“I urge the Committee to reconsider this closure, and to find the necessary budgetary reductions elsewhere,” added Rep. Owens.
House District 60 encompasses parts of Lake County, as well as all of Baker, Grant, Harney and Malheur Counties.
Public comment regarding the proposed closure of the Warner Creek facility can be submitted through the Joint Ways & Means Public Safety Subcommittee at: email@example.com.
SALEM—As Legislators meet this week in Salem for a special session, Senator Lynn Findley (R-Vale) and Representative Mark Owens (R-Crane) are urging Oregon’s legislative leadership to protect Oregon schools, public entities, medical professionals, and private businesses from COVID-related lawsuits.
Perhaps the biggest glaring issue Oregon faces as the fallout of the Coronavirus epidemic continues came with an announcement from PACE insurance, which covers a majority of school districts in the state, that they will no longer provide liability insurance for Oregon schools against lawsuits related to COVID as of June 30th.
This means any student, staff member, parent, or private citizen who contracts COVID on school property or at a school event would be able to sue the school district. Without liability insurance to cover schools, many have said they will not be able to reopen because it would leave them exposed to frivolous and opportunistic lawsuits which could bankrupt or financially cripple our schools for years to come.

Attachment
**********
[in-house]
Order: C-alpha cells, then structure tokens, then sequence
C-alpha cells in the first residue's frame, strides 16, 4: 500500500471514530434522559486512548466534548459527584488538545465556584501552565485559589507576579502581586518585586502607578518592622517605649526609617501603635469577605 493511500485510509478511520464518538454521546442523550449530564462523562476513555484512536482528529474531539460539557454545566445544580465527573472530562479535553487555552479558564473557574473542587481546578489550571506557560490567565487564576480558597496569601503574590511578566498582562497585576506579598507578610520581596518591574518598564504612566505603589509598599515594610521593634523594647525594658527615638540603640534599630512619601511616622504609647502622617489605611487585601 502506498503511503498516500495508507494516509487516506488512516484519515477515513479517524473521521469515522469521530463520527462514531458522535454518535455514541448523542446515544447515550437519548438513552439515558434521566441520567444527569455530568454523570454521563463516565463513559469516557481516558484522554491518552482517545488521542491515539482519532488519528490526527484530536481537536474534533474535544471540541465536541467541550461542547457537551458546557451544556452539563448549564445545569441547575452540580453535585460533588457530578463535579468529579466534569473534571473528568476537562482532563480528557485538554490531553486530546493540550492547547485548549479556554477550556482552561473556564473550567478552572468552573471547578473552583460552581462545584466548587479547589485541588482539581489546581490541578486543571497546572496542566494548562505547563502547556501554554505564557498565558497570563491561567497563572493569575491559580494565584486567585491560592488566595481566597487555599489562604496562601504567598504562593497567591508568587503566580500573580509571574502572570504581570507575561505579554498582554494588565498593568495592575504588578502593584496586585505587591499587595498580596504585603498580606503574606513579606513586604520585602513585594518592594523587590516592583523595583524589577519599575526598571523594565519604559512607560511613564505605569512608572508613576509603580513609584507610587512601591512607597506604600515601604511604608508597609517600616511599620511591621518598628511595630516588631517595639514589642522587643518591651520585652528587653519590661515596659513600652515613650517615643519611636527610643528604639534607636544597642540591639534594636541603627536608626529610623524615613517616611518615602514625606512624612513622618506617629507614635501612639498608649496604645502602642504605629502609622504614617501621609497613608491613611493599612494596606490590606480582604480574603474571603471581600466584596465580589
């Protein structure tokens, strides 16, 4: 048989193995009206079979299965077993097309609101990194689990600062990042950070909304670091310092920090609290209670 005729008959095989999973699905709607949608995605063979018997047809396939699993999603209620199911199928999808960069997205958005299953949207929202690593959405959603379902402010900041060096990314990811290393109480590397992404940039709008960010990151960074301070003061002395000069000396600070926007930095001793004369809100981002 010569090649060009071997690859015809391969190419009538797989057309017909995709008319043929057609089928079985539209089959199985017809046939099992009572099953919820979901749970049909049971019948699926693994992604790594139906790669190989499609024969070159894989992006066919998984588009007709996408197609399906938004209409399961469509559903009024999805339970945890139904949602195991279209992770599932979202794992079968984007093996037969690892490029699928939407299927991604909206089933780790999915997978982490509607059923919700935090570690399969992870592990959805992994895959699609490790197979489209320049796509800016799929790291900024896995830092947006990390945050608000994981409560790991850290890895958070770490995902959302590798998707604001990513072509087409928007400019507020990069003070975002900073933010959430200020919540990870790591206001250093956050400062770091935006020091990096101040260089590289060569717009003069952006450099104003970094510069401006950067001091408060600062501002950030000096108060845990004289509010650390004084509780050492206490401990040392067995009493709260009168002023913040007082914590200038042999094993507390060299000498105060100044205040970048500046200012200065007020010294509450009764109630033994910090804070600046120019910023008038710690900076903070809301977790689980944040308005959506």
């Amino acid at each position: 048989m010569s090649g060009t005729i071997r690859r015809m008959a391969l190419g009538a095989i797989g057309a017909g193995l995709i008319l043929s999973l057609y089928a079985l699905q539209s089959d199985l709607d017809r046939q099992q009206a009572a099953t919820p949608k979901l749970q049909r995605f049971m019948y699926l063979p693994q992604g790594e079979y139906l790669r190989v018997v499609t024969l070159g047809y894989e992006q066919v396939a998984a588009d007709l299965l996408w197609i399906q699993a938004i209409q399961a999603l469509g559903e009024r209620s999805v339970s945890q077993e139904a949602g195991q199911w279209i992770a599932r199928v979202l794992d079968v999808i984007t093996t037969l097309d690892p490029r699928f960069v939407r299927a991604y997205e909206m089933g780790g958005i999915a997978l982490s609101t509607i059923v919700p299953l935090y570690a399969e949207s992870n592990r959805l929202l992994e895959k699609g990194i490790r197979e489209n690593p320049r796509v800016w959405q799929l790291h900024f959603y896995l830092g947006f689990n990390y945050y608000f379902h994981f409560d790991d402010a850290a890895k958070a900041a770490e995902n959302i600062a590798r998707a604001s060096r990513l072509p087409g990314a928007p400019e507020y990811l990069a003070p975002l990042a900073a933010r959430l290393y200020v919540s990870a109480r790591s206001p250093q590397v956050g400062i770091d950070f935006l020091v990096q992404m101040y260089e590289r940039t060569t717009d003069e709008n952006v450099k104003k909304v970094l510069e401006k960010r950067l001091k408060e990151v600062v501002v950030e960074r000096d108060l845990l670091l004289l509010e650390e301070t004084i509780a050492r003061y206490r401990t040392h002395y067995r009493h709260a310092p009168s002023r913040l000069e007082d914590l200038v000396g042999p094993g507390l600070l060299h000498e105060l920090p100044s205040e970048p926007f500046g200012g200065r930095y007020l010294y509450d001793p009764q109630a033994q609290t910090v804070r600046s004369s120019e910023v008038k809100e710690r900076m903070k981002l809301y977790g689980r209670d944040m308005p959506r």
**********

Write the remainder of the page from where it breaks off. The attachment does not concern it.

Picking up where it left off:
“We still have the opportunity to address the liability for schools. This needs to happen. It is not too late,” said Rep. Owens, who also is School Board Chair of Crane School District. “We are already in Salem for the special session, which was designed to fix urgent problems of this nature.”
Sen. Findley added, “This should be the top priority during this special session. Now is the time. Schools, students, and staff need the reassurance that they are covered from liability in order to reopen.”
Several groups have suggested that Oregon institute a “Good Neighbor Policy” for public and private entities, meaning if the rules and regulations set forth by the state are being followed by the entity and people get sick, those individuals cannot sue the school/business. Eight states have passed similar legislation.